Why Is Mindfulness Meditation So Good For Us?

Mindfulness meditation is a relaxation technique that is growing in popularity. It can be as simple as just sitting for a few minutes and being aware of how you are feeling and what you are thinking. A way of being kind to yourself.

I’ve been interested in mindful meditation for a couple of years now and I believe it definitely helps me to be happier and healthier. Lately I’ve fallen out of that habit and I need to remind myself why it’s good for us and how it helps!

Here’s a quote from the ‘Be Mindful’ website:

Mindfulness is a mental state achieved by focusing one’s awareness on the present moment, while calmly acknowledging and accepting feelings, thoughts, and bodily sensations. By being fully present in this way – not forcing things or hiding from them, but actually being with them, we create space to respond in new ways to situations and make wise choices. We may not always have full control over our lives, but with mindfulness we can work with our minds and bodies, learning how to live with more appreciation and less anxiety.[1]

That explains to some extent how being mindful can help us to deal with our lives and our feelings in a good way. If you feel like you can cope, you’re likely to feel more comfortable.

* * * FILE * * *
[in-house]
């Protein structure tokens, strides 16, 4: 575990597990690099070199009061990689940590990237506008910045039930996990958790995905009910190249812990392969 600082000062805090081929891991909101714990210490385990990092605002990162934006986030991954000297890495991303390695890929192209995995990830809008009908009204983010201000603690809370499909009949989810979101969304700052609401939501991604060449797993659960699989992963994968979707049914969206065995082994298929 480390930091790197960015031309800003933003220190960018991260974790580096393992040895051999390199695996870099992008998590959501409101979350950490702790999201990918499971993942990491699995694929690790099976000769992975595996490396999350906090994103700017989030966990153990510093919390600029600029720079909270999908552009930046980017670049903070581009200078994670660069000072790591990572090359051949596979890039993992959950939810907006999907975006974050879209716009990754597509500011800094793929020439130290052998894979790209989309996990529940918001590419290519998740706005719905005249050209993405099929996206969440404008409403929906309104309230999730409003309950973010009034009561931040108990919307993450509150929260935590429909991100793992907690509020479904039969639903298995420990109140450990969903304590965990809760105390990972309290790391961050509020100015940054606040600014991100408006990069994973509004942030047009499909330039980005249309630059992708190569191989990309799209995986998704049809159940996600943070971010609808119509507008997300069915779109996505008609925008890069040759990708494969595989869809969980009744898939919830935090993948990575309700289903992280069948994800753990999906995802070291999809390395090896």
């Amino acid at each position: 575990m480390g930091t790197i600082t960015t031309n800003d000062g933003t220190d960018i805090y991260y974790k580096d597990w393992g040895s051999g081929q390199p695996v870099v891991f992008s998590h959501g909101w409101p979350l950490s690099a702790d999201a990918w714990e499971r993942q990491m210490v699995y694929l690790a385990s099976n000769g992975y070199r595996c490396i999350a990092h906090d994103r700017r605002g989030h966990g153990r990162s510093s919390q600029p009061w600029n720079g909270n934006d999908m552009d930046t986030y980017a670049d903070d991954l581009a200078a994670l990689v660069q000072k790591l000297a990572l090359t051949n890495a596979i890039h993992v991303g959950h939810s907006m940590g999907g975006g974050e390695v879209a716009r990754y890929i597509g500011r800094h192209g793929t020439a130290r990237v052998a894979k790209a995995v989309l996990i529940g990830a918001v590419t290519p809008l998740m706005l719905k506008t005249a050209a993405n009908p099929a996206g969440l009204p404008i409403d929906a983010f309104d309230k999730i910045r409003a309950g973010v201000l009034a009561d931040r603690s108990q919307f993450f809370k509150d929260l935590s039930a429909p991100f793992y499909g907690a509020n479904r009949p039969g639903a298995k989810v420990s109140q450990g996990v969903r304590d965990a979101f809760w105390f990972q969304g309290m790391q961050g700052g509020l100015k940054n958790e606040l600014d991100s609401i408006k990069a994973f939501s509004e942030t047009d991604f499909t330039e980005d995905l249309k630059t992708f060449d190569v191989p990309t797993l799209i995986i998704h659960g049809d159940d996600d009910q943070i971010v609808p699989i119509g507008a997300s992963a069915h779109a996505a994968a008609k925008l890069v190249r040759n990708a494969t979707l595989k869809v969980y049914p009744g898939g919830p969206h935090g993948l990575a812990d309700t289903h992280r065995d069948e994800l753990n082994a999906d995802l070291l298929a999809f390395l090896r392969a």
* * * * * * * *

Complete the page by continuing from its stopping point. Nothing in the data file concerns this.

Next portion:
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Is there any science that shows that mindfulness helps? There is an emerging area of research on  telomeres. Telomeres are the protective ends of our chromosomes. If our telomeres shorten, our cells and our bodies show signs of aging.[2] Studies show that daily relaxation techniques, such as meditation, help to keep our telomeres longer and our bodies younger.

The enzyme telomerase, through its influence on telomere length, is associated with health and mortality. Four pioneering randomized control trials, including a total of 190 participants, provided information on the effect of mindfulness meditation on telomerase. A meta-analytic effect size of d = 0.46 indicated that mindfulness meditation leads to increased telomerase activity in peripheral blood mononuclear cells.[3]

How does it do this? You could guess that when feeling more relaxed, your body produces less stress hormones. Too much stress is known intuitively to age our bodies. Mindfulness could help you to engage less with negative thoughts and experiences, find more positives in life and be less stressed. A happier you is a better you.

When we’re worried, we are tightly attached to how we want things to be, rather than relaxing into accepting whatever might happen when we put forth our best effort. When we’re frustrated with someone, it’s because we’re attached to how we want them to be, rather than accepting them as the wonderful flawed human they are.[4]

That’s according to Leo Babauta of Zen Habits. He emphasises the effectiveness of letting go of our ideas of how we think things should be and accepting them as they are. Mindfulness practices can help us to do that.

A more accepting, relaxed state of mind could help us all to live happy, healthy lives for longer. I want make a habit of practicing this for a few minutes every day. 🙂

 

 

[1] BeMindful.co.uk

[2] Wikipedia

[3] A meta-analytic review of the effects of mindfulness meditation on telomerase activity

[4] The Zen Habits Guide to Letting Go of Attachments

 

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